- Introduction: A Top-Level Look at the Future of Federal Medicine
- Military Health System in Time of Transition as Conflicts End
- Army Medicine: Redefining Its Role in the Generation of a Ready and Resilient Force
- Air Force Medicine: Averting an Identity Crisis
- Moving Forward with Reforming the Indian Health Service
- The Clinical Pharmacy Specialist's Growing Provider Role in VA
- Public Health Service Pharmacy: Accelerating Transformation
- Military Pain Management’s Future: Less Invasive, More Data-Driven Techniques
- Navy Medicine: Strong, Agile and Ready
- Telemental Health in VA: A New Source of Support for Veterans
- Categorized in: Air Force, Department of Defense (DoD), This Year in Federal Medicine - Outlook 2013
Achieving “Better Care” mandates that we provide reliable access to safe, quality care for everyone we serve, promoting positive patient experiences and outcomes. To do this, we must be consistent and reliable in ensuring our staff focuses on patient safety first and use evidence-based practices in the provision of quality care.
With more than 1 million patients enrolled, Air Force Patient-Centered Medical Home (PCMH) has made significant inroads into greater continuity of care and improved patient and provider satisfaction. To support PCMH, we implemented secure messaging, now deployed to one-third of our medical treatment facilities (MTFs), with the remainder coming on board this year. This technology gives us a secure online communication system that allows patients to contact their primary-care clinics for medical advice, appointments, prescription renewal and laboratory results. In 2013, we will give our patients access to personal health records via secure messaging, making our patients full partners in their health care.
“Better Health” requires us to encourage healthy behaviors through a culture of enhancing resilience and human performance, while reducing illness and injury. We are working hard with Air Force leadership to inculcate healthy behaviors in our airmen and help them to cope with the mental-health stressors they experience. Comprehensive Airman Fitness focuses on building strength across physical, mental, spiritual and social domains. Airman Resilience Training, for example, provides a standardized but flexible approach to pre- and post-exposure training for deploying airmen and reintegration education for redeploying airmen. The Deployment Transition Center (DTC) at Ramstein AB, Germany, has assisted almost 5,000 high exposure airmen (along with some Marines and coalition partners) since its doors opened more than two years ago. Research from DTC surveys have shown lower rates of post-traumatic stress, interpersonal conflict and alcohol use in attendees after returning home.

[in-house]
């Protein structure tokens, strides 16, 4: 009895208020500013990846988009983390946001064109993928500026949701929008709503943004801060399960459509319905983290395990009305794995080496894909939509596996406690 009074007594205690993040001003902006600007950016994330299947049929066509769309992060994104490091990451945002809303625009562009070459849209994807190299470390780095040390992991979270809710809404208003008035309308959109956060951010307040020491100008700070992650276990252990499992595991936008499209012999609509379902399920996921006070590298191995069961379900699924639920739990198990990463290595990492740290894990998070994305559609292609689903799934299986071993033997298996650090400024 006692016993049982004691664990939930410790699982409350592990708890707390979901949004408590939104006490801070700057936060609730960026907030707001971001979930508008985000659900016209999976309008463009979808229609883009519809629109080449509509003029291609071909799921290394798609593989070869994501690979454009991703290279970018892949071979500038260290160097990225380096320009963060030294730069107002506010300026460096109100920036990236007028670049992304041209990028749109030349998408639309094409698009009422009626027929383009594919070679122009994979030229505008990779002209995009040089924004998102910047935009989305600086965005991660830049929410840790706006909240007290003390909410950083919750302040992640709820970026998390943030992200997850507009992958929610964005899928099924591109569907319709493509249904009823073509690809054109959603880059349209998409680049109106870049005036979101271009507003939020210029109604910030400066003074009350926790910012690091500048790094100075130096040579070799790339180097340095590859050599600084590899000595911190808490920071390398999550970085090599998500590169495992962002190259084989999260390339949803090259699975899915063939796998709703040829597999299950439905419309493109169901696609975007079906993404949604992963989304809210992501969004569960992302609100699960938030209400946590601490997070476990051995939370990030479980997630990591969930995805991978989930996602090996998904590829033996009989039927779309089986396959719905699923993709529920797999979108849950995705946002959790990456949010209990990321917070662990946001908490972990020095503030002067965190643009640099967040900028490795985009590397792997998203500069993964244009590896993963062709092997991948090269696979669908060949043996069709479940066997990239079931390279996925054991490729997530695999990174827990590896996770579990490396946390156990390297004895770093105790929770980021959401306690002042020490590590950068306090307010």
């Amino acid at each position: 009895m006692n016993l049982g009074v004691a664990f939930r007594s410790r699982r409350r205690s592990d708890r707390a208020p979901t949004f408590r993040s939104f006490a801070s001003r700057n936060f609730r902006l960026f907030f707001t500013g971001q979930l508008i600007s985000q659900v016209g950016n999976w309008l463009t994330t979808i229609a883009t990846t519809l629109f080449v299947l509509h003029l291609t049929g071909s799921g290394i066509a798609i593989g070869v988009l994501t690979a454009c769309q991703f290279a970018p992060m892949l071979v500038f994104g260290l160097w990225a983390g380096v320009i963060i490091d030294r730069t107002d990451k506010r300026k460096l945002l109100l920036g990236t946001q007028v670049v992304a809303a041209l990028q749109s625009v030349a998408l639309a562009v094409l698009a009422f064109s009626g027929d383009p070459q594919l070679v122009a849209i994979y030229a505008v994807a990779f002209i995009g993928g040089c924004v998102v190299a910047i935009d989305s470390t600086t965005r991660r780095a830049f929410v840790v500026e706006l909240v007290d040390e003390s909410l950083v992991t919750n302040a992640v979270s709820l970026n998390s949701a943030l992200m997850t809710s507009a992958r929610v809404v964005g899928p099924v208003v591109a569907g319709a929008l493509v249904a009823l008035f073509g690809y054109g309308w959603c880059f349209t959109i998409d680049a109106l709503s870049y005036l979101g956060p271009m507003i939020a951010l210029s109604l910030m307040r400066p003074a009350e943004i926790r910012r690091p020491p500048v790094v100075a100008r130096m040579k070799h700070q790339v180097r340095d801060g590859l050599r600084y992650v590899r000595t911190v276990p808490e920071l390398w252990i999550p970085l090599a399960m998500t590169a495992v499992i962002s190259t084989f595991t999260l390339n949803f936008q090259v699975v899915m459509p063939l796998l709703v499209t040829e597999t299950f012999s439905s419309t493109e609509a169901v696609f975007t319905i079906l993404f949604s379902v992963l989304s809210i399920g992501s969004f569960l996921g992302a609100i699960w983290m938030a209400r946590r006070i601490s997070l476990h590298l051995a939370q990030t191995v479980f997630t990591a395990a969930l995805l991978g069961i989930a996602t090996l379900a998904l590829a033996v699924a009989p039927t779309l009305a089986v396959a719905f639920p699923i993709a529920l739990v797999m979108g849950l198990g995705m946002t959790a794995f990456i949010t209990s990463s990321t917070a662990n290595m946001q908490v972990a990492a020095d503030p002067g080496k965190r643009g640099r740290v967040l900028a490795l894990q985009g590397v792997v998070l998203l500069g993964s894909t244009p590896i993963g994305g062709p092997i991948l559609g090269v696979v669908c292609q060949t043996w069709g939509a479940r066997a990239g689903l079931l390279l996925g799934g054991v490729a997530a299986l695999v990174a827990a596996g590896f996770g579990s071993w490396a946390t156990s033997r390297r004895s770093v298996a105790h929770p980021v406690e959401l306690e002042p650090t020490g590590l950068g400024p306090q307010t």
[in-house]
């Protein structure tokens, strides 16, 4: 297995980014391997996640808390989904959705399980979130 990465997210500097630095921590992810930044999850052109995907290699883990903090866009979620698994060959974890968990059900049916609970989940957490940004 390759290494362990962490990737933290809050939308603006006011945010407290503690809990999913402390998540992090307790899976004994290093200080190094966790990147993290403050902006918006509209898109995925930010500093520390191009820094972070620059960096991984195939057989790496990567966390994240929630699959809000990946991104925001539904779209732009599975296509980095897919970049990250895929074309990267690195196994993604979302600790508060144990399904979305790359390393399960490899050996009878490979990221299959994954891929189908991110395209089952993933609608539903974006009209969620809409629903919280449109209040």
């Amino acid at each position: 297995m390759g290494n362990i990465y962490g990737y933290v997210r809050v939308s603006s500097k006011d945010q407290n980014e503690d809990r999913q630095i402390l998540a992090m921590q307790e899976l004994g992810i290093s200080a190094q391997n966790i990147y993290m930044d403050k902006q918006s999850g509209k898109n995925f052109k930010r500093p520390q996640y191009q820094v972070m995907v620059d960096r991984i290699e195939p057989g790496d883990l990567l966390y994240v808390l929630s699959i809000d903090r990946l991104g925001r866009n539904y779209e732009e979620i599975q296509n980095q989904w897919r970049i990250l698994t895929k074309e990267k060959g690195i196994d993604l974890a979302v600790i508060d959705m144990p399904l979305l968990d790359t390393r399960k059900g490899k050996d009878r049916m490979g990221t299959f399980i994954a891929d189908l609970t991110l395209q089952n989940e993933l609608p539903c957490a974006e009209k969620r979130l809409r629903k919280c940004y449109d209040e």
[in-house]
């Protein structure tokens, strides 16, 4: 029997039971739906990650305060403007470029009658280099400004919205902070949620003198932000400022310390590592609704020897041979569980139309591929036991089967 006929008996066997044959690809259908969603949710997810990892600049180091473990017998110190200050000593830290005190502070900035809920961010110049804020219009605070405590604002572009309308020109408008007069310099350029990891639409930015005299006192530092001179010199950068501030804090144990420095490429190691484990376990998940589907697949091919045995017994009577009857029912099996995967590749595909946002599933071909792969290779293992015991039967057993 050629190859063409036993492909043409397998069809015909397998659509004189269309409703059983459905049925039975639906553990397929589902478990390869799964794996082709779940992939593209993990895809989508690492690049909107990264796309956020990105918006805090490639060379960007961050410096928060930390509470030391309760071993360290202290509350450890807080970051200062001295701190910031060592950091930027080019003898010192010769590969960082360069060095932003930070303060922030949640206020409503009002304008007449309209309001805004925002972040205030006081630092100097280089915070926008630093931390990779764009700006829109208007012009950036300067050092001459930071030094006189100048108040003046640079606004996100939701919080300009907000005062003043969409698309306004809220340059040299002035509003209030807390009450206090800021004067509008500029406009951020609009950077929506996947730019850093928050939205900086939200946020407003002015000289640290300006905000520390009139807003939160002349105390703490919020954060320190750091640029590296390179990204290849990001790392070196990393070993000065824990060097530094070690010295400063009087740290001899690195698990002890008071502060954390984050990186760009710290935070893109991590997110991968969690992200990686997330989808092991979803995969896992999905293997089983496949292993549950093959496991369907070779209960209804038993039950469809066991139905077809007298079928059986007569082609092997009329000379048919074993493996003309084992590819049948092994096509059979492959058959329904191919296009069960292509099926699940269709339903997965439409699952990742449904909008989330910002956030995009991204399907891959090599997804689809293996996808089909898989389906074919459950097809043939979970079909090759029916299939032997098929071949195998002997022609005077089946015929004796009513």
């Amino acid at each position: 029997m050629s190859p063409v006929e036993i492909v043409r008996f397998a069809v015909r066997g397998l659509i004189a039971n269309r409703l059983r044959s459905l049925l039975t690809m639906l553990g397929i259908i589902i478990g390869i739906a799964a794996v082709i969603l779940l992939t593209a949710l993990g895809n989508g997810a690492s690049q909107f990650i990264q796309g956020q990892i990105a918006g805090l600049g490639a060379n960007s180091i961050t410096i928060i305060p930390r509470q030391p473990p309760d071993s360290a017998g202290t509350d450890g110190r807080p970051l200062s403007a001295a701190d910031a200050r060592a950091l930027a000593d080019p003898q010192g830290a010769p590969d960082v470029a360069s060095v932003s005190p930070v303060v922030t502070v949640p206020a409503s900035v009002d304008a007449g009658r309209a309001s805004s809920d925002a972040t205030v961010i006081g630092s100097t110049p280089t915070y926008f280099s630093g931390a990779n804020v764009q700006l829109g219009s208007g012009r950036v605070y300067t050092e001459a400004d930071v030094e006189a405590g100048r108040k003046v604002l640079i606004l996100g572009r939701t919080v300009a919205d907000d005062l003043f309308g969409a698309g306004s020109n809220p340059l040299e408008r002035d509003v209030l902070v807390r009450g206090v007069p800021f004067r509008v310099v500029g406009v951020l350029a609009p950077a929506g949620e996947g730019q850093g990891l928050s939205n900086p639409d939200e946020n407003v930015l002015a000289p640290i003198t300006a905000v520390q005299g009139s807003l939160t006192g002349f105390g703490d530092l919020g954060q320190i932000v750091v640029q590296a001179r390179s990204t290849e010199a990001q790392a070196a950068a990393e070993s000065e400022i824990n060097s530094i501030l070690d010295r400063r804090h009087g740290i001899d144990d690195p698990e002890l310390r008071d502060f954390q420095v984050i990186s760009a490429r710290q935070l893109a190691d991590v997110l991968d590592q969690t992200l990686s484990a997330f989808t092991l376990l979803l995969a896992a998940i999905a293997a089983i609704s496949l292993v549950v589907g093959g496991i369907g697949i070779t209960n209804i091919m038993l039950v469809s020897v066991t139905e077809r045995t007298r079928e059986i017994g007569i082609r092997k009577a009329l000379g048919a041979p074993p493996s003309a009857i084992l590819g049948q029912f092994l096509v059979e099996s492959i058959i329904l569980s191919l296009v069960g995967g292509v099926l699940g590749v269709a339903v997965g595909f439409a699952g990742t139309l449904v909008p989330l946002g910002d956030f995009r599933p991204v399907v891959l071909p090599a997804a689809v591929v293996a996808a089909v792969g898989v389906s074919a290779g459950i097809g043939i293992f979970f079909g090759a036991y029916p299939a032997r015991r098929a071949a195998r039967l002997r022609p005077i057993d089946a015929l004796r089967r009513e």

In conjunction with these resiliency efforts, we are implementing multiple initiatives to improve access to mental healthcare, including the Behavioral Health Optimization Program (BHOP), which embeds mental-health providers within the primary-care clinics of each MTF, and the Mental Health Integration Program, a demonstration project to evaluate placing full-service mental-health capability in PCMH at two of our MTFs. To support the unique “telewarrior” mission, we also are placing mental-health resources at our largest RPA/intel bases, attached to flight medicine.
Better Health also requires the AFMS to meet the health challenges of our returning wounded, ill and injured suffering from the apparent physical injuries to the invisible wounds such as traumatic brain injury and hearing loss. At the same time, we must be concerned with nationwide health issues that affect our airmen and their families just as in the civilian sector, such as the increasing rates of obesity and chronic illnesses. We continue to work with our service counterparts and civilian partners to address these issues, through research, education and best practices.
The Air Force is united with our Army, Navy and Defense Department colleagues in streamlining the Military Health System governance system. Implementation planning is under way to affect change beginning in 2013, to include consolidating and standardizing redundant processes and services. We are all committed to collaborating on shared services where it makes sense to lower healthcare costs and improve joint interoperability without abandoning our important service command structures and doctrinal role differences.
Even in austere fiscal times, readiness, better care and better health cannot be scoped solely on funding if we are to achieve and maintain a healthy, ready, fighting force. Best value means seeing a clear return on investments, which must be constantly measured, reported and adjusted. We are heavily engaged in identifying the best processes, optimizing existing services and pursuing continuous improvement to deliver the healthcare mission efficiently, effectively and safely, while maintaining the readiness edge. Building a solid, sustainable foundation for the way ahead, while recognizing there is a cost to maintain readiness, is a crucial next step as we prepare for an uncertain future while establishing ourselves as an agile, versatile and innovative medical force.